A Select Parliamentary Committee was
accordingly at last appointed in 1810 to consider
and report upon the entire question ; and, on the



Edward Lloyd and His Record 201

whole, Lloyd's may be said to have passed
successfully through the ordeal. It was, however,
recommended to the House of Commons that the
monopoly of Lloyd's for marine insurance should
be abolished ; but the House of Commons, recog-
nizing that throughout the long years of war
with France Lloyd's had frequently supplied the
Government with maritime information that the
Government itself had been unable to obtain, and
recognizing also that its system of commercial
intelligence had been of the most profound import-
ance to the whole mercantile world, decided that,
at present, no alteration should be made, and
Lloyd's continued, therefore, in its same position
for another ten years.

The question was then again raised, and it was
decided that marine insurance should be thrown
open to the commercial public at large. Thus
there are in London alone to-day something like
a score of marine insurance companies, although
Lloyd's still holds its position as facile princeps
in the sphere that it had opened up.

The next chief epoch in the career of Lloyd's,
the underwriting association, was its incorporation
by Act of Parliament in the year 1871. The three
main objects of the institution were then definitely
laid down as the carrying on by its members of
the business of marine insurance, the protection
of the interests of its members in respect of ship-
ping cargo and freights, and the collection, publi-
cation and diffusion of information in respect of



202 The Sea Traders

shipping generally. It has always been the object
of the committee, the corporation's executive
body, to exercise the greatest care and dis-
crimination as to the admission of underwriting
members, and to ensure as far as it could that
these shall be men of the highest honour and
integrity. Every new member is thoroughly
scrutinized and has to deposit on election at least
£5,000 as caution money for paying his possible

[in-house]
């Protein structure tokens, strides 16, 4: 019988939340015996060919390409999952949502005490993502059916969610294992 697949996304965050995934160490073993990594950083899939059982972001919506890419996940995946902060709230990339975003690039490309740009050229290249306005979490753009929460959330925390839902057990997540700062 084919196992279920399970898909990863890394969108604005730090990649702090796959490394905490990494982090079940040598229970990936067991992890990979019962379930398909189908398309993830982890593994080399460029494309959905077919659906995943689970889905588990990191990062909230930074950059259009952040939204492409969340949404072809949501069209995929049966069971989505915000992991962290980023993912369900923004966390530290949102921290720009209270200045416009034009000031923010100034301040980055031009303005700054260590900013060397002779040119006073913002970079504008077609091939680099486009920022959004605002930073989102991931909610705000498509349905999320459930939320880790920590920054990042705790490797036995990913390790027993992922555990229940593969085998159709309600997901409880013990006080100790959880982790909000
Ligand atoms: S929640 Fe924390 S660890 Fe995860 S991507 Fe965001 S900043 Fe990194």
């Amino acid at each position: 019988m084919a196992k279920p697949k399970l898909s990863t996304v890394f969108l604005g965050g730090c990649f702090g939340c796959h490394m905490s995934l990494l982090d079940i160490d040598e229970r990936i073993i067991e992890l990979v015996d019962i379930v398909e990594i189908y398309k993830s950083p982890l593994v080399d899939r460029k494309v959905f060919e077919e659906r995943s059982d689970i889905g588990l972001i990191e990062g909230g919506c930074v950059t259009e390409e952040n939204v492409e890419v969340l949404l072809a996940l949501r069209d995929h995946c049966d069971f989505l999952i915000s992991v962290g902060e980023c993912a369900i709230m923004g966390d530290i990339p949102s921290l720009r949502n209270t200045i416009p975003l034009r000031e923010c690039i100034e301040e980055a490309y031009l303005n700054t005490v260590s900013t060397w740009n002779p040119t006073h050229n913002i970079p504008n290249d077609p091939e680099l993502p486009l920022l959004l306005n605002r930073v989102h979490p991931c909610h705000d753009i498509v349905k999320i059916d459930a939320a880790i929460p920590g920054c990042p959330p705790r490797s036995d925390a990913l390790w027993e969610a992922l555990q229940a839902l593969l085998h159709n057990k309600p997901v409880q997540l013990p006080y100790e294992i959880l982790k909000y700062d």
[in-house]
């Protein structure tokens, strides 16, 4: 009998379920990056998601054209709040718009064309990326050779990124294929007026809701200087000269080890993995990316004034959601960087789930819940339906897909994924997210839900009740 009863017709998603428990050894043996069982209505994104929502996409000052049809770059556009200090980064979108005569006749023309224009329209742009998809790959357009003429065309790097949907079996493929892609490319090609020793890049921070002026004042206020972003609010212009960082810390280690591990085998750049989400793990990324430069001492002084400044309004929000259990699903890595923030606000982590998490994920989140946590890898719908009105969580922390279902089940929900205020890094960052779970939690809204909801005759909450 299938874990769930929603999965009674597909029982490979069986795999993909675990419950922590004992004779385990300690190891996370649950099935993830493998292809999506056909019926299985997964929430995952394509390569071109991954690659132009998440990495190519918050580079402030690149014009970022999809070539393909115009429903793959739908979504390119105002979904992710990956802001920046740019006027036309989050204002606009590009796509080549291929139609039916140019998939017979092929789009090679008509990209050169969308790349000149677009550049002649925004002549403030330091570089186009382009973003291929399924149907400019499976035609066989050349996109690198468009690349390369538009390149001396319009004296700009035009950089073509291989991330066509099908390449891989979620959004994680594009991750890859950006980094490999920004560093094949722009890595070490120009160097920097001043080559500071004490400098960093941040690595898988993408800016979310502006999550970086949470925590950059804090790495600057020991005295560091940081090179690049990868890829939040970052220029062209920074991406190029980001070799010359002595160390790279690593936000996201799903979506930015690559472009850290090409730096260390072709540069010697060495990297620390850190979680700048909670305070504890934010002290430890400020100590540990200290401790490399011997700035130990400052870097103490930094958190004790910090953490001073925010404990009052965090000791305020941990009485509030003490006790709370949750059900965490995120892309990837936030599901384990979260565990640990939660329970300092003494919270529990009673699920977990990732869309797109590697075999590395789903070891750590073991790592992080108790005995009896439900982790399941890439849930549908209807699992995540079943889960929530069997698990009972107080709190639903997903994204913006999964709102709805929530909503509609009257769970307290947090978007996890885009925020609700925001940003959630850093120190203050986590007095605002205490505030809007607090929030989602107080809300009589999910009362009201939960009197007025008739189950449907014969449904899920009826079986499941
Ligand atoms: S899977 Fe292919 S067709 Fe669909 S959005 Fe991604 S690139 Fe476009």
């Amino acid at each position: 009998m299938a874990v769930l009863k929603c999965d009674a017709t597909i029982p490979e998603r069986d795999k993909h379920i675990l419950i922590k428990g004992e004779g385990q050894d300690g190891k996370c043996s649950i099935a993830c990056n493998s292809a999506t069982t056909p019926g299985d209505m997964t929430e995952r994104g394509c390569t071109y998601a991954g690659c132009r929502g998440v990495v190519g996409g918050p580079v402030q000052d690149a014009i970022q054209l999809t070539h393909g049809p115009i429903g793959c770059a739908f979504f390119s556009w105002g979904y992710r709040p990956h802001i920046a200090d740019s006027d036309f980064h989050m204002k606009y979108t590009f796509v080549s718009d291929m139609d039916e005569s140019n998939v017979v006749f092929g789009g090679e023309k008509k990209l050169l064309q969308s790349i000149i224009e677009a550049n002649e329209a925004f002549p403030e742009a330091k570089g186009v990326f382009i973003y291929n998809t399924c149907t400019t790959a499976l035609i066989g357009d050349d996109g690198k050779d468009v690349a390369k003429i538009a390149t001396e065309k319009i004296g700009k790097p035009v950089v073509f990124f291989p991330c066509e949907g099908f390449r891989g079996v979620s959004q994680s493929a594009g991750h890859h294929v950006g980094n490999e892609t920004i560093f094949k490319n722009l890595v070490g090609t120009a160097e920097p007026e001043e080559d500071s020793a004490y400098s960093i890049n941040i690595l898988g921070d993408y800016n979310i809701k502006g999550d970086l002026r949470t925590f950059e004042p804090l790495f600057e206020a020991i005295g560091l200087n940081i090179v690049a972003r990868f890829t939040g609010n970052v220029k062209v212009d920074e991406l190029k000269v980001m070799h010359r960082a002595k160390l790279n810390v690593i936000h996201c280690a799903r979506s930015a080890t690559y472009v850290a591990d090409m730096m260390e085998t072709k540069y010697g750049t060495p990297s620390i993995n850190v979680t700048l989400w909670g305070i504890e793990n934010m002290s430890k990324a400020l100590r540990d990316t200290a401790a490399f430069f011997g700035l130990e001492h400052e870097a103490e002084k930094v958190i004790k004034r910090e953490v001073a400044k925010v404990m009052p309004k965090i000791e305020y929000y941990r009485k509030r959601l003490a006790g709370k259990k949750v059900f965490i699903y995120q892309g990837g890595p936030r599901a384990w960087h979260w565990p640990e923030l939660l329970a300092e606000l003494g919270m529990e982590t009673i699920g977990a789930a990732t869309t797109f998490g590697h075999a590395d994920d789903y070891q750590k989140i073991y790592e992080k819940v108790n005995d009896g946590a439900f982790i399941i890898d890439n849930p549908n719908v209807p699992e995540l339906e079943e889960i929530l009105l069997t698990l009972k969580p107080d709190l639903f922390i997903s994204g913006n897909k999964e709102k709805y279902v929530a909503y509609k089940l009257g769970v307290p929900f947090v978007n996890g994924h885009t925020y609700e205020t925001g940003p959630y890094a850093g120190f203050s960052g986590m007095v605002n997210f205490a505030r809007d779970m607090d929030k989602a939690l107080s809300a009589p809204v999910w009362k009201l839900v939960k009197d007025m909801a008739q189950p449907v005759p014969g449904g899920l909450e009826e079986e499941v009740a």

liabilities. The aggregate of these deposits is
upwards of £4,000,000, held in the hands of
trustees ; and, in addition to this, every under-
writing member of Lloyd's is responsible for his
liabilities to the full extent of his own private
property and personal belongings.

How important this is and how successfully its
great tradition of financial and commercial probity
has been fostered can be gathered from the now
world-wide repute of Lloyd's and the confidence
imposed in its agents in all lands. Thus, while
not very long ago any person insuring a ship,
cargo or freight was obliged, should it become
necessary, to make his claim in London, there are
now agents, owing to arrangements made by the
committee of Lloyd's, in almost every foreign and
colonial port by whom such claims can be settled,
to the very great convenience of the widely
scattered mercantile marine community.

Finally, let us glance for a moment at the
system of intelligence so laboriously perfected
by Lloyd's since the early days of the little



Edward Lloyd and His Record ^203

Welshman's coffee-house. Thus the movements
of every ocean-going vessel are now to be found
recorded there. From all parts of the world, at
all hours of the day and night, telegrams arrive at
Lloyd's announcing such movements. In the year
1875 some 12,000 telegrams were thus received at
and sent by Lloyd's. Forty years later this
number had increased to nearly 100,000. To
secure the efficiency of this great system of
intelligence special signal stations have been
established and are maintained by Lloyd's in both
hemispheres, some fifty thousand vessels being
reported from these stations annually in the United
Kingdom alone. Every morning Lloyd^s List
still makes its appearance, with the fullest ship-
ping and commercial intelligence.

Such, then, very briefly described, are the
activities, so beneficent to the whole world of
marine endeavour, of these two great twin
institutions, and well might Edward Lloyd, the